The only way to know for sure is to try

Run Commands In Node.js


October 17, 2020

After a very intense and stressful six months, I finally got a short and temporary breather where things are back to normal. And by normal, I mean waking up 10am on a Saturday, hopping on to my trusty PC, and writing hobby code. That's right, that's what I do on my weekends besides sleeping and watching YouTube all day.

Anwyays, for this little project of mine, I wanted to have a Node.js script run another Node.js script. This will come in handy later on at work, because we've been planning to port over some of our internal tooling to Node.js. Part of the work these tools do is orchestrate calls to several other tools.

Without further ado, the really short snippet that allows me to run external commands from within node is:

  spawnSync('command', ['pathToModule.js'], {
    cwd: moduleDir,
    stdio: ['pipe', process.stdout, process.stderr]

Let me break it down for you:

  • The first argument, command, is the command to run.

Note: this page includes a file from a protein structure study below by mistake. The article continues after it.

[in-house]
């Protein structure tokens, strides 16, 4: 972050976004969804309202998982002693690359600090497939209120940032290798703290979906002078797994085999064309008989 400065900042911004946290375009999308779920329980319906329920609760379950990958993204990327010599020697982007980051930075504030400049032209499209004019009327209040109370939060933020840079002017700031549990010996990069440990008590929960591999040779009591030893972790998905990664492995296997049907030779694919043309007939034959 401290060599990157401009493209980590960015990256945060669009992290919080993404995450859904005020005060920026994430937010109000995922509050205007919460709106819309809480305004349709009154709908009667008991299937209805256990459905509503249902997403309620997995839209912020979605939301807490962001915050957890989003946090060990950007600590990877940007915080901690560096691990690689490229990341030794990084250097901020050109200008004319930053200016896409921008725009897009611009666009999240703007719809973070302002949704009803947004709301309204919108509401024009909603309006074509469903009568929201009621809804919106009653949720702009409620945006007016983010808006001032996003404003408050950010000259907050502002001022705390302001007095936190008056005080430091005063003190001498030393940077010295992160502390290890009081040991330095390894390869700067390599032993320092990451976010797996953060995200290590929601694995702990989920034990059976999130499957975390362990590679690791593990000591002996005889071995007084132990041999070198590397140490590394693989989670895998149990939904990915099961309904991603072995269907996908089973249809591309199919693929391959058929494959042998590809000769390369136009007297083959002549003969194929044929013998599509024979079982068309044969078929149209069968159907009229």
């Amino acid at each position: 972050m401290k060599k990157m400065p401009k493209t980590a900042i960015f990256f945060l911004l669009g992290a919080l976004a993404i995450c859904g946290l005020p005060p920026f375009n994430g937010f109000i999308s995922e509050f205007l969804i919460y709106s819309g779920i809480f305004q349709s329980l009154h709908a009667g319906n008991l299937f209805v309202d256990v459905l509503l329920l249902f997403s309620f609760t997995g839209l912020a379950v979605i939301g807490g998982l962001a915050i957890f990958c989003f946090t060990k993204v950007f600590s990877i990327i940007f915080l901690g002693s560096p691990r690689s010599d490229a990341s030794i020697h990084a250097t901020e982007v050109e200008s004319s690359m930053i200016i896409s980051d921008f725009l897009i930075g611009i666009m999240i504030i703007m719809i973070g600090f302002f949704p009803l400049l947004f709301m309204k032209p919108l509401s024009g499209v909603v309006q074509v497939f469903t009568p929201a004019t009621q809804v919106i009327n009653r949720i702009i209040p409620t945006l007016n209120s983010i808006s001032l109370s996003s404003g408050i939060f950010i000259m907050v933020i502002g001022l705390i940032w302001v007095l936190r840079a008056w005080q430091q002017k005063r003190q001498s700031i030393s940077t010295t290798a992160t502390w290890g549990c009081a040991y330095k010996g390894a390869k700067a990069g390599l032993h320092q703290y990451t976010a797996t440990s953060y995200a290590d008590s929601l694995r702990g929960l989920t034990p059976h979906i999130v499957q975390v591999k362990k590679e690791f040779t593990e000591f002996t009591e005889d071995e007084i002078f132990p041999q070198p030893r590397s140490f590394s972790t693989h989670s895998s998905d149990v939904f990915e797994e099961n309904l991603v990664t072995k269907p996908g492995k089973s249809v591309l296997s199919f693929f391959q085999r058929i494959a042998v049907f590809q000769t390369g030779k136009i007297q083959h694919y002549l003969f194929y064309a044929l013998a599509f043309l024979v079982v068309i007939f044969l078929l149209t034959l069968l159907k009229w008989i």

• The second argument is an array of arguments to pass to the command.
  • cwd the path the command runs relative to.
  • stdio is the configuration of the the I/O to and from the command.
    • stdin is set to pipe because I'm not piping inputs to the command.
    • stdout is set to the parent's stdout so I can see log messages.
    • stderr is set to the parent's stdout so I can see error messages.

I'm using spawnSync. the synchronous version of spawn, because synchronous code is easier to write and understand. Besides, I'm not running it concurrently with something else, making the whole async thing an unnecessary overhead... for now.

So there you have it, the short snippet that allows you to run other commands from Node.js. There are other commands like exec, execFile, and fork that do a similar job with minor differences which may better fit other uses cases. But for now, spawnSync is what I need.